2. Examples of interview questions based on competencies can be found here.

    • Six to ten interview questions are appropriate for a 45- to 60-minute interview.

    • All interview questions must be relevant to the performance of the applicable position.

    • Certain subjects or areas of inquiry are unlawful or inappropriate topics for interviews. Refer to the   Leaf Icon Recruitment Resource: EEO Considerations in Interview Questions (PDF).

  4. Schedule Interviews.

    • Interviews are scheduled within the timeframe established in the résumé review and interview implementation plan. The search committee chair (or designee) leads the effort of scheduling interviews. See Sample Invitation to Interview for a sample communication.

    • Barring emergencies, all committee members should attend all interviews.

    • Interviews should be scheduled at least a week in advance (longer lead times needed if travel is required).

    • Be flexible when setting interview times. Some candidates may have current jobs without flexibility to attend an interview in the middle of the day. In those cases, consider early morning or late afternoon interviews.

    • Set a strict time limit for each interview.

    • Don’t be afraid to ask experienced colleagues for interview scheduling tips.

    • Provide the following information to candidates prior to the interview:

      1. Location, time, and approximate length of interview.

      2. Instructions and directions for reaching the building, clearing security, and contacting the appropriate person on the day of the interview.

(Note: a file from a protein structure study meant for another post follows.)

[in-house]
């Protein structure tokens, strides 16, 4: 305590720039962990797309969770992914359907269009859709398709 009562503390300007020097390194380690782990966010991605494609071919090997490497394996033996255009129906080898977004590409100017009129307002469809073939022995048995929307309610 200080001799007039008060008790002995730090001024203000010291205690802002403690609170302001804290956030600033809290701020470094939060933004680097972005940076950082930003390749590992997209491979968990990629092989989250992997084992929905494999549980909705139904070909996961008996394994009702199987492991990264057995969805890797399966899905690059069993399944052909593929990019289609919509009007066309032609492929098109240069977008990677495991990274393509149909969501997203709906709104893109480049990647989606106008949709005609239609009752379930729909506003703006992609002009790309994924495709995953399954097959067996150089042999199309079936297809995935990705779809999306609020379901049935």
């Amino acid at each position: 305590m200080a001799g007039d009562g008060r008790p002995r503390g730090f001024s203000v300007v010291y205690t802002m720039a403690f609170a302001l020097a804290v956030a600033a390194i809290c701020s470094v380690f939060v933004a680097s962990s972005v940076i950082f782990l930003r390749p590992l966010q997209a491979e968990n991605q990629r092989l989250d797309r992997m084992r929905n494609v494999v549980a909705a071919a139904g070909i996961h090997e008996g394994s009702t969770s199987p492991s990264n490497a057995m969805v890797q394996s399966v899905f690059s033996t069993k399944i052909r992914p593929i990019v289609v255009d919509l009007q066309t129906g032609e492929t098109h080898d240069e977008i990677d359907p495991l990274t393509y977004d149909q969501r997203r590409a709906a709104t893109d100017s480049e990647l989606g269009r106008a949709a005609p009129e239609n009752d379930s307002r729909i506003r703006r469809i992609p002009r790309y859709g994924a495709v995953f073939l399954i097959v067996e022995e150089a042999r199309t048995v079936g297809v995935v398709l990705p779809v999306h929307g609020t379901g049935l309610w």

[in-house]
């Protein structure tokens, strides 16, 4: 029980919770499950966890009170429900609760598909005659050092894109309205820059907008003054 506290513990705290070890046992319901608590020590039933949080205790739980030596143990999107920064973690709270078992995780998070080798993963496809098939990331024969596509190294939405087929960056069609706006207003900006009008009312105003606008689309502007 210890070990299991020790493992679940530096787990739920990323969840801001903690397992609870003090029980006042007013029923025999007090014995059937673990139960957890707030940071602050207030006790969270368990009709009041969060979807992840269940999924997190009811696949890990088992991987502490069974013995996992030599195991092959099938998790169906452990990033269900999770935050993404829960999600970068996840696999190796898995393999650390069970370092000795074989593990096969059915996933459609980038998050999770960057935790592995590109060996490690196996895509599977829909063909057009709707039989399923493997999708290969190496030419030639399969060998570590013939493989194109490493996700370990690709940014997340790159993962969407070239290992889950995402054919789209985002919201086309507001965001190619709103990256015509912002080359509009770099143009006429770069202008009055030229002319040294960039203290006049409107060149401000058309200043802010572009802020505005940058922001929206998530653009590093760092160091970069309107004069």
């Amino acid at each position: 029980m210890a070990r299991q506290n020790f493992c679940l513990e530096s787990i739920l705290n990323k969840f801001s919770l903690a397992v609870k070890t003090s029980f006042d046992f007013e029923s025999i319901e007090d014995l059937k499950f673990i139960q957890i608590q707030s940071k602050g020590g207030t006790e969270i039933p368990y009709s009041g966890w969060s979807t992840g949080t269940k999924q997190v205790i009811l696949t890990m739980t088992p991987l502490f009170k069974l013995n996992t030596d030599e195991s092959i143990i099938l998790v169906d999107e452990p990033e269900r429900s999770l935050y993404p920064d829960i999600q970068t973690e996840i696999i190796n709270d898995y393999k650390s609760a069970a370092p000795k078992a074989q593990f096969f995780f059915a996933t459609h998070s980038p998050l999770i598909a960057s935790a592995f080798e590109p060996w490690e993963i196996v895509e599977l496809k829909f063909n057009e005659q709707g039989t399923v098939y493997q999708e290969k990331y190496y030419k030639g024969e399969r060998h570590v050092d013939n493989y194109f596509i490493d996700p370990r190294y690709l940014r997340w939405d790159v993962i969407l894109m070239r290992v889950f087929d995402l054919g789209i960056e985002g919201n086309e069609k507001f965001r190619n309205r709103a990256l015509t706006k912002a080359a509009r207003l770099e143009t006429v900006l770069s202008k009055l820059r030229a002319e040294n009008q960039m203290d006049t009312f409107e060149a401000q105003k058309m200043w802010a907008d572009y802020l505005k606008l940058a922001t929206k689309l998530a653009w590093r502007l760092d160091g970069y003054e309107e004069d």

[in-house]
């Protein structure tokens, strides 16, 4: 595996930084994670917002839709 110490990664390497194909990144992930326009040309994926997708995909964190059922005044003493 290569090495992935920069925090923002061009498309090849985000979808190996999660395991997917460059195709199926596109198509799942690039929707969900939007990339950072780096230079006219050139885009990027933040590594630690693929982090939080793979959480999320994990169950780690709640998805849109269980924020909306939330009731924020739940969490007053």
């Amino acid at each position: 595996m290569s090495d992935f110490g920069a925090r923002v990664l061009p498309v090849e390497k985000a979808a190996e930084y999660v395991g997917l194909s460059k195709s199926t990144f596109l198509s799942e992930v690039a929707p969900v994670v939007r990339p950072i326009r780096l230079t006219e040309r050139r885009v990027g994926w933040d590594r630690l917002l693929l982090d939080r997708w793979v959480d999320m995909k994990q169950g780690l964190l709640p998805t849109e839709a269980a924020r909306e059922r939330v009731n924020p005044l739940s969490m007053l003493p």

3. Names and titles of search committee members.

      4. Any additional materials they are expected to bring (e.g., writing sample).

  5. Create and Interview Agenda. 

    Leaf Icon Recruitment Resource: Interview Agenda and Questionnaire (PDF)

  6. Schedule an Additional 15-30 Minutes After Each Interview. The extra time after each interview will allow the search committee an opportunity to complete their note taking, have thoughtful reflection, and determine if any follow-up questions are needed from the candidate.

  7. Conduct the Interview.

    • Follow the established interview agenda.

    • Ensure success. The following are elements of a Successful Interview:

    1. Starts and ends on time.

    2. Interviewers are prepared and have reviewed the interview agenda, applicant materials, and interview questions.

    3. Stressors are limited:

      1. Interview location is comfortable and free of distractions.

      2. Interviewers are relaxed and exhibit collegial behaviors towards the candidate.